vim-jsx-pretty to fill in some behavior gaps when using JSX, but that's about it. Two areas that I am lacking are support for
- nvim-treesitter - Provide both a simple and easy way to use tree-sitter in Neovim. This provides basic functionality such as highlighting.
- vim-jsx-pretty -
nvim-treesittercurrently doesn't JSX indenting very well, so I use this plugin to help fill that gap.
Tim Pope Plugins
- vim-unimpaired - A handy plugin to provide a suite of mapping pairs for many common actions (navigating buffers, quicklist, and lots more).
- vim-surround - A nice plugin to surround text (with parens, brackets, quotes, tags, etc...) or to replace or delete those delimeters.
- vim-commentary - Easily comment or uncomment code a line of code or the target of a motion.
- vim-repeat - This plugin enables other plugins to use the
.command to repeat the last command.
- vim-sleuth - This plugin automatically adjusts
expandtabbased on the current file's settings or files of the same type.
The above picture shows the dashboard-nvim plugin. It's a friendlier splash-screen verses the one that comes native with Neovim. I've listed several other plugins that I find useful as well.
- dashboard-nvim - A start dashboard for vim with a list of common commands
- gitsigns.nvim - Super fast git decorations shown in the gutter implemented by Lua
- neoscroll.nvim - A smooth scrolling Neovim plugin written in Lua. Scrolling shows up for
- nvim-colorizer.lua - A high-performance color highlighter for Neovim written in Lua
- nvim-autopairs - A powerful autopairs plugin for Neovim
vim-highlightedyank - Briefly highlight the yanged region
NOTE: jdhao (@flying_unclecat) reached out to me on Twitter and let me know that I no longer need the vim-highlightedyank plugin listed above. Neovim can now support that same behavior with
I primarily use the Dracula theme because it's available for both vim and tmux and I like the consistency and the color choices.
- dracula - A dark theme for Vim.
Vim Learning Resources
There are some great free learning materials online for
vim. A few videos that I really enjoyed are listed below:
- Onramp to Vim taught by Ben Orenstein (@r00k) and Chris Toomey (@christoomey) and provided by @thoughtbot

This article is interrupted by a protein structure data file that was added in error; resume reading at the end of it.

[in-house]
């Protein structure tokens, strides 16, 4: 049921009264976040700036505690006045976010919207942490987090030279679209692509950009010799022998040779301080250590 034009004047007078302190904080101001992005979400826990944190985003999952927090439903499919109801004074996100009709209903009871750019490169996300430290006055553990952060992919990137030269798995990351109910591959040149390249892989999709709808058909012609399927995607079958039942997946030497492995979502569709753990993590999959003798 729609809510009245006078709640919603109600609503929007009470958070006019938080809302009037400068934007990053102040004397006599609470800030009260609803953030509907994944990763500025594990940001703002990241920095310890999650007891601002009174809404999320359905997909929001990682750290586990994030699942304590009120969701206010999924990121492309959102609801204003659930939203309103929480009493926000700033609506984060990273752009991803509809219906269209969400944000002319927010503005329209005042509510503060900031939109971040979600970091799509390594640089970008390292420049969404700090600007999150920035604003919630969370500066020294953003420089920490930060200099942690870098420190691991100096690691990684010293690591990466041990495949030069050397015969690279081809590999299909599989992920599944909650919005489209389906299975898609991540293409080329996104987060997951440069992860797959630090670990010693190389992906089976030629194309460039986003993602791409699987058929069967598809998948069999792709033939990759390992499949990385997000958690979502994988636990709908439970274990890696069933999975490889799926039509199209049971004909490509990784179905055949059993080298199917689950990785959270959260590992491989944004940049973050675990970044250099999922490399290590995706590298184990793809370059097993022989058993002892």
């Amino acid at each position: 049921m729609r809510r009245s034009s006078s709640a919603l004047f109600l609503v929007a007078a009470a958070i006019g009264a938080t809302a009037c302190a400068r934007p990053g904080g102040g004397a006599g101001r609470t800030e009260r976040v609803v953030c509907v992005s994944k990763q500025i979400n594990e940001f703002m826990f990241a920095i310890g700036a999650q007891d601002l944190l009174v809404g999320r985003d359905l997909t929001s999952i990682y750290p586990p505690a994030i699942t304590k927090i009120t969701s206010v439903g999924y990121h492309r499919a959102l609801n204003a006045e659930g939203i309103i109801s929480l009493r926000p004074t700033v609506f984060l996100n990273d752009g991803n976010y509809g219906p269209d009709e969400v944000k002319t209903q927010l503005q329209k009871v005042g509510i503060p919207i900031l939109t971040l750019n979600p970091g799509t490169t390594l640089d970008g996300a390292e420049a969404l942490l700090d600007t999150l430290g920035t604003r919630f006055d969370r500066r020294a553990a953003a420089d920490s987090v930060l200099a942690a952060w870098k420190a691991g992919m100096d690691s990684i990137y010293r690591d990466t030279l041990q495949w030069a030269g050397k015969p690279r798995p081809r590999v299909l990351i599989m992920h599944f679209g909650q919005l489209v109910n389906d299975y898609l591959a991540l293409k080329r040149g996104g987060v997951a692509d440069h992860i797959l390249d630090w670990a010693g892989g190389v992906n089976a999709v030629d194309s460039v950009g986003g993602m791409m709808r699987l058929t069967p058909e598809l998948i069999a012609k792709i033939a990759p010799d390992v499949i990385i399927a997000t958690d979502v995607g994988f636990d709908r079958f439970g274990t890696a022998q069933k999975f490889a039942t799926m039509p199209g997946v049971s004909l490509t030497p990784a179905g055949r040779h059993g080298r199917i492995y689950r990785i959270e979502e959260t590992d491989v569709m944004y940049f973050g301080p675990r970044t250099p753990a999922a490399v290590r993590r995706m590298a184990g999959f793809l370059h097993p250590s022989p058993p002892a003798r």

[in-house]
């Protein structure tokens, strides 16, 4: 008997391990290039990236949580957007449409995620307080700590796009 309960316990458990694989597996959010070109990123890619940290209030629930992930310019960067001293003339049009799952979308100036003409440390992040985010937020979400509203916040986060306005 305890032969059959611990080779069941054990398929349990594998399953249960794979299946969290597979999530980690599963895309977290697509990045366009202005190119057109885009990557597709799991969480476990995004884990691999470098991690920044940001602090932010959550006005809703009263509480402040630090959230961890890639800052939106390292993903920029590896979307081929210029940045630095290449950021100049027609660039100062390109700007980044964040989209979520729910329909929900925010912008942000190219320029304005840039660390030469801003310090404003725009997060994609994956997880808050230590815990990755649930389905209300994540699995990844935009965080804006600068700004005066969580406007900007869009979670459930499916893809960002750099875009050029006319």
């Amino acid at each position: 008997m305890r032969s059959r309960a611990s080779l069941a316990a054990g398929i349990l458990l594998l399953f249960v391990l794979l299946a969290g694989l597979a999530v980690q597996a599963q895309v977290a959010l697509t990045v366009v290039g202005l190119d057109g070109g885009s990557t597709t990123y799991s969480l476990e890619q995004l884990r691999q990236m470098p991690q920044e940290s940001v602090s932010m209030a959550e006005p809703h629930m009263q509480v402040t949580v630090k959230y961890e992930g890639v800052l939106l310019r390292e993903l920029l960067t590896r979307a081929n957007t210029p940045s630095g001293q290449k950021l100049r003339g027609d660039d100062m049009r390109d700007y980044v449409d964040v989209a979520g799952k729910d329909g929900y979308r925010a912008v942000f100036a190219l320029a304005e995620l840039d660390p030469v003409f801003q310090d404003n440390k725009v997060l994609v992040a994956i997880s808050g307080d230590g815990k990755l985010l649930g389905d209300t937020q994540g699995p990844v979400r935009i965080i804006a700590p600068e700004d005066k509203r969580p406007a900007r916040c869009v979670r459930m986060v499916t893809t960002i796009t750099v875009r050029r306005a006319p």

- Dive into Neovim taught by Drew Neil and provided by @thoughtbot
- Vimcasts taught by Drew Neil (@nelstrom)
- Mastering the Vim Language taught by Chris Toomey (@christoomey)
- Learning Vim in a Week taught by Mike Coutermarsh
- How to Do 90% of What Plugins Do (With Just Vim) taught by Max Cantor
- Exploring Vim Series and 5 Minutes Vim Series written by Jaime González García (@Vintharas)
on his blog!
Helpful Vim Cheatsheets
I've seen numverous Vim cheatsheets, but the following are a list that I found to be helpful.
- Vim cheatsheet by devhints
- Dash Vim cheatsheet by Kapeli maker of Dash
- Vim Cheat Sheet by Richard Torruellas (@richardiii)
- Vim cheatsheet by QuickRef.ME
- A searchable cheatsheet plugin for Neovim from within the editor using Telescope
During my process of learning Vim and Neovim, I've followed the following individuals on Twitter, YouTube, and Twitch. They have been a wealth of knowledge and I continue to learn from them. Thank you!
- Christian Chiarulli (@chrisatmachine) - Author of LunarVim
- TJ DeVries (@TeejDeVries) - Neovim Core Member, Streamer
- Jaime González García (@Vintharas) - Goolge Engineer, Vim enthusiast, and blogger
- Greg Hurrell (@wincent) - Great Vim video series on YouTube
- Drew Neil (@nelstrom) - Author of Vimcasts
- ThePrimeagen (@theprimeagen) - Netflix engineer, Streamer
- Chris Toomey (@christoomey) - Great Vim and Tmux learning resources
Learn from the Terminal
And then there is
vimtutor, I would be remiss if I didn't mention it. You can execute the interactive vim tutor from your terminal and there is a surprising amount of information that you can learn about using vim.
Setting up Tmux for Console Management
I found that using
tmux has been a great compliment to
neovim. I typically have a
tmux session per project I'm working on and I have multiple windows per project. I tend to have at least 4 windows per project; a window with